Martwick says principles prevent him from weighing in on Jefferson Park project
Rep. Rob Martwick (D-Chicago) lashed out recently at those who deemed his silence on the proposed Chicago House Authority construction project at 5150 N. Northwest Highway as a dereliction of duty.
“I haven’t taken a public stance on a zoning issue in over five years,” he told the Chicago City Wire. “I decided back then with me not being an alderman, it isn’t fair for me to influence the process. My stand is a principled one, and I’d rather lose an election than sacrifice on that. All those now attacking me over it are doing so for political purposes.”
Ammie Kessem has declared plans to take on Martwick in the 19th District next year, and part of her early platform has centered on criticizing him for being reticent about the 5150 plan, which calls for 30 CHA, 20 market-rate and 50 affordable units.
“His constituents deserve to have a state representative who stands up for them,” she said. “Robert Martwick has continually ignored those pleas for help. It is clear that his reluctance is based on his personal relationships with those that are in favor of this building.”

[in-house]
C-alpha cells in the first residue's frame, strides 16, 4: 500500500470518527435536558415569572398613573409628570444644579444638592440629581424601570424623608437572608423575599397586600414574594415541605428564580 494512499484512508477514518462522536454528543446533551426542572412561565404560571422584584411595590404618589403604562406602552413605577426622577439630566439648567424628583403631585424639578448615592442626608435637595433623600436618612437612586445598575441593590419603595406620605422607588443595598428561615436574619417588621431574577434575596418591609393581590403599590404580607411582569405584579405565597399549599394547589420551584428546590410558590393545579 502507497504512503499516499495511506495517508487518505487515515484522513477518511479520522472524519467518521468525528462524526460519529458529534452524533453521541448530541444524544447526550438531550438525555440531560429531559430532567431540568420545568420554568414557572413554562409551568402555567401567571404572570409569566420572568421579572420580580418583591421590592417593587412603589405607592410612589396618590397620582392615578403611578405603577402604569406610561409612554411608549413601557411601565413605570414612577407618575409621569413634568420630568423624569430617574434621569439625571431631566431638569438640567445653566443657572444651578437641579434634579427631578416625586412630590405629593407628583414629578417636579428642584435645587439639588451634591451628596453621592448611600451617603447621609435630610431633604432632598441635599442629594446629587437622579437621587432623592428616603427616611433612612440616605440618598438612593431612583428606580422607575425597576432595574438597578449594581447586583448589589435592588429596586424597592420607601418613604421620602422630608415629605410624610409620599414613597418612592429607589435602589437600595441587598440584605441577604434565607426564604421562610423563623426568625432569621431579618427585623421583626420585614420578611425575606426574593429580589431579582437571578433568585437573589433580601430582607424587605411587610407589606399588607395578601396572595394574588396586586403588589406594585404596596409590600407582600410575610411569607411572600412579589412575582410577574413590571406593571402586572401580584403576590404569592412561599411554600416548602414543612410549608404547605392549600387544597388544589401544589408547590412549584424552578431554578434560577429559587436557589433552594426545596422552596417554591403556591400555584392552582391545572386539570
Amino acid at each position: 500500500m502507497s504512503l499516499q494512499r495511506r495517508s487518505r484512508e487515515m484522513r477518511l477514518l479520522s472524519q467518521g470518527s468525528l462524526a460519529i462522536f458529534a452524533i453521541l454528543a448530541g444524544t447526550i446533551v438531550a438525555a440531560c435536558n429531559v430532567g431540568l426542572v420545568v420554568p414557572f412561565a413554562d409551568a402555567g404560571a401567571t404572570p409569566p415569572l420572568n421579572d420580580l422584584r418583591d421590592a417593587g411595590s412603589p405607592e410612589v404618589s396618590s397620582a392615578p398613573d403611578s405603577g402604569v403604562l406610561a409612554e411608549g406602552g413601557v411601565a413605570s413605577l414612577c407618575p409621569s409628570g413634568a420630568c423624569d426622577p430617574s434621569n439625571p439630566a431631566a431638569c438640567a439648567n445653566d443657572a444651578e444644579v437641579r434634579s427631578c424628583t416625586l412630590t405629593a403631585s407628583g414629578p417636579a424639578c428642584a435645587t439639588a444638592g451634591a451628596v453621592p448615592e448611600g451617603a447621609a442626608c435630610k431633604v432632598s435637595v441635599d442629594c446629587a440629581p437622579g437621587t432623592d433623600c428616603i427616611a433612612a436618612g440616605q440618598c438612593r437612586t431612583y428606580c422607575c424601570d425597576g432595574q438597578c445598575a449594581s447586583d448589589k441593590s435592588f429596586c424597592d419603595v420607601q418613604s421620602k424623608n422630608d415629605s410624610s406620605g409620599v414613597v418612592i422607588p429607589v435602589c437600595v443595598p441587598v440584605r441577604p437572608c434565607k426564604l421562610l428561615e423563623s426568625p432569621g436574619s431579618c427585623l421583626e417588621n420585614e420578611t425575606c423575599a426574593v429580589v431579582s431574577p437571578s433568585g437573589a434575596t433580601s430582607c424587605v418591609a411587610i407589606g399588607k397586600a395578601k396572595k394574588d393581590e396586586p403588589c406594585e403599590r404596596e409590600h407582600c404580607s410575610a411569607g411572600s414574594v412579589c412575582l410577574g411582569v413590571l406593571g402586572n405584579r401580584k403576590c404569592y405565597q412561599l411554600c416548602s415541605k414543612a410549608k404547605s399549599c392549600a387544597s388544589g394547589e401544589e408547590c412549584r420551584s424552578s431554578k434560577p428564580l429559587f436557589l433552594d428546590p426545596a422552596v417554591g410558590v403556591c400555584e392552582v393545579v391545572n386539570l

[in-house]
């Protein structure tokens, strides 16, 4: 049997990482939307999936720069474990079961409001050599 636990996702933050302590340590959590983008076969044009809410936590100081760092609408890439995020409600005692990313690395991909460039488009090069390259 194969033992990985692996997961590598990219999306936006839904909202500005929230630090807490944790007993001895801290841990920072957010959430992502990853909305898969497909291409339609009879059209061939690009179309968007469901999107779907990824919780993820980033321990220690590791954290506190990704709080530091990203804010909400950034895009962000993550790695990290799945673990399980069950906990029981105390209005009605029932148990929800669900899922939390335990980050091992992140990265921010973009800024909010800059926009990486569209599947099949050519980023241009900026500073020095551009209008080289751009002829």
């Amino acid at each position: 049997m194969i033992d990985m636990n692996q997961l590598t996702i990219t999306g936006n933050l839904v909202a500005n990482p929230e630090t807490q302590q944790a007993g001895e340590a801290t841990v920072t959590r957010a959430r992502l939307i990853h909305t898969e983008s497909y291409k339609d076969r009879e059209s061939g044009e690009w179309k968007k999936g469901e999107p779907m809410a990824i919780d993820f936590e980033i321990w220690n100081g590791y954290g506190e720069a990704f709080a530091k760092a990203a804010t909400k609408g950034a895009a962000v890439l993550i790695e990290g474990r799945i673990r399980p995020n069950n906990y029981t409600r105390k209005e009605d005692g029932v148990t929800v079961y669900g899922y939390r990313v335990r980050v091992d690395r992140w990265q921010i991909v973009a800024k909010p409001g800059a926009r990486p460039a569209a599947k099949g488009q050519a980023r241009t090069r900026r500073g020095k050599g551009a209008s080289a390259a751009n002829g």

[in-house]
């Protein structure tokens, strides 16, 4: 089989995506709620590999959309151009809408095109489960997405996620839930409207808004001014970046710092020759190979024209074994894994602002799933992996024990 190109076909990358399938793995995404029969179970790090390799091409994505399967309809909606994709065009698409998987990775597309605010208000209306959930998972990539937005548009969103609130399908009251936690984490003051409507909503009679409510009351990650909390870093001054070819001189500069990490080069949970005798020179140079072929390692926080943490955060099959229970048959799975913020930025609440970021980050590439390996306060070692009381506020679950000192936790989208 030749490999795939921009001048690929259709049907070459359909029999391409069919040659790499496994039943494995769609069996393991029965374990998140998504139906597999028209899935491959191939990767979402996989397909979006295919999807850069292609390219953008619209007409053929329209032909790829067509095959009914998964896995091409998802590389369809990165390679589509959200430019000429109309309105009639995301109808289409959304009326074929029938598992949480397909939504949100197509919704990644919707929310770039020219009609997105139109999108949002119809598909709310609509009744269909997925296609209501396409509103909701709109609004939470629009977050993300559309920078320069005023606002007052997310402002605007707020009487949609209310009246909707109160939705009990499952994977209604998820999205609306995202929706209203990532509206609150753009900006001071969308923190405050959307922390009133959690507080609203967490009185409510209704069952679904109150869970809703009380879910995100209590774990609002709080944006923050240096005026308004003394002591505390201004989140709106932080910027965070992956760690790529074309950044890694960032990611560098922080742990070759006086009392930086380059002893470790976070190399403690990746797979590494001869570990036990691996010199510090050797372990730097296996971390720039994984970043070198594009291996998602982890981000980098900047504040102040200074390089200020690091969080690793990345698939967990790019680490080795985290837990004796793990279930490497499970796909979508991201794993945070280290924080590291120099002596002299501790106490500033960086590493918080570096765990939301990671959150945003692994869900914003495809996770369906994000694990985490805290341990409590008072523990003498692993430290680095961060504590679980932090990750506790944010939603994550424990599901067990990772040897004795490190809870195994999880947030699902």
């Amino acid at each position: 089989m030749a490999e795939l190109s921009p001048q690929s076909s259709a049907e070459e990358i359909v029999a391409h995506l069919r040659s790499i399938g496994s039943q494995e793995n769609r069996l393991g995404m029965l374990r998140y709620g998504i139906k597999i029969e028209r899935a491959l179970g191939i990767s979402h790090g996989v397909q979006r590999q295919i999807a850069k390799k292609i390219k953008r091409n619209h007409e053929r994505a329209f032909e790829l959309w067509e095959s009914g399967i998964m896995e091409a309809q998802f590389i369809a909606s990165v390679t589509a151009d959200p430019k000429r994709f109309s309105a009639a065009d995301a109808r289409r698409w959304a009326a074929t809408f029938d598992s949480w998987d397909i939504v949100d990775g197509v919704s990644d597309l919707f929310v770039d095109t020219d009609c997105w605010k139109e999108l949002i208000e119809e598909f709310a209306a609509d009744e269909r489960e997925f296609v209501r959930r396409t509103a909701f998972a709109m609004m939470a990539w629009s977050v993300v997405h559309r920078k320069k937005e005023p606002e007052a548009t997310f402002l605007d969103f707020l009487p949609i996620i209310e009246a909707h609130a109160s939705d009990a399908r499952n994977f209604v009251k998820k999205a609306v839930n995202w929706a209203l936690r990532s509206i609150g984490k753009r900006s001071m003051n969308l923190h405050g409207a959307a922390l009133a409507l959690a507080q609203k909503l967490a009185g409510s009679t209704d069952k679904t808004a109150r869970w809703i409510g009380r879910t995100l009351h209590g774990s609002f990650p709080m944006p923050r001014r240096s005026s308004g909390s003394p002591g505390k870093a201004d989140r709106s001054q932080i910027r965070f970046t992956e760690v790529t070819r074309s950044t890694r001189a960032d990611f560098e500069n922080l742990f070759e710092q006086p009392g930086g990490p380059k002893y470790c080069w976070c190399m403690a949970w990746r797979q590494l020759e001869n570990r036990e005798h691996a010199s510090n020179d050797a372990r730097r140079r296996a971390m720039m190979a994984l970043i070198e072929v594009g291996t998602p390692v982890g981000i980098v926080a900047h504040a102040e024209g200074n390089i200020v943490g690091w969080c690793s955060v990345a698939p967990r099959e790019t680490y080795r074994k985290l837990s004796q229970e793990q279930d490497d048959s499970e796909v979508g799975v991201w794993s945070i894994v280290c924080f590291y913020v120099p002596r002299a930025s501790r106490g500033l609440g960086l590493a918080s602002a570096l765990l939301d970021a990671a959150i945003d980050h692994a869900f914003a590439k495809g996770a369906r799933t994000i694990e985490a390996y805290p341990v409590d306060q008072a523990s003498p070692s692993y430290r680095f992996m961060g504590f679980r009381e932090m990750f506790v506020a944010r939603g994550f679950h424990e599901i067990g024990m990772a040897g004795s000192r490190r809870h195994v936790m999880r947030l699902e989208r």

While Kessem pointed to the nearly 6,000 petition signatures from area residents in opposition to the plan as reason enough to stand against it, Martwick said she was out of bounds.
“This is the nature of silly politics, and she is trying to make name for herself,” he said. “I will let Alderman (John) Arena make the tough decision, since he is the one whose constituents will be most affected. People have said to me, ‘Since she’s dragging you in, you have to take a stance.’ I still say no, and just because this issue is more controversial than others, that won’t change.”
Arena has vowed to end any vestiges of segregation in his 45th Ward by the year 2020.
For his part, Martwick said he doesn't have the right to push his own agenda and neither does Kessem.
“This is the political atmosphere that we’re living in, and she’s willing to go to these measures to tie me to this project because she can’t run against the alderman,” he said. “I think it’s important that we allow the process to play itself out under the rules that we have in place.”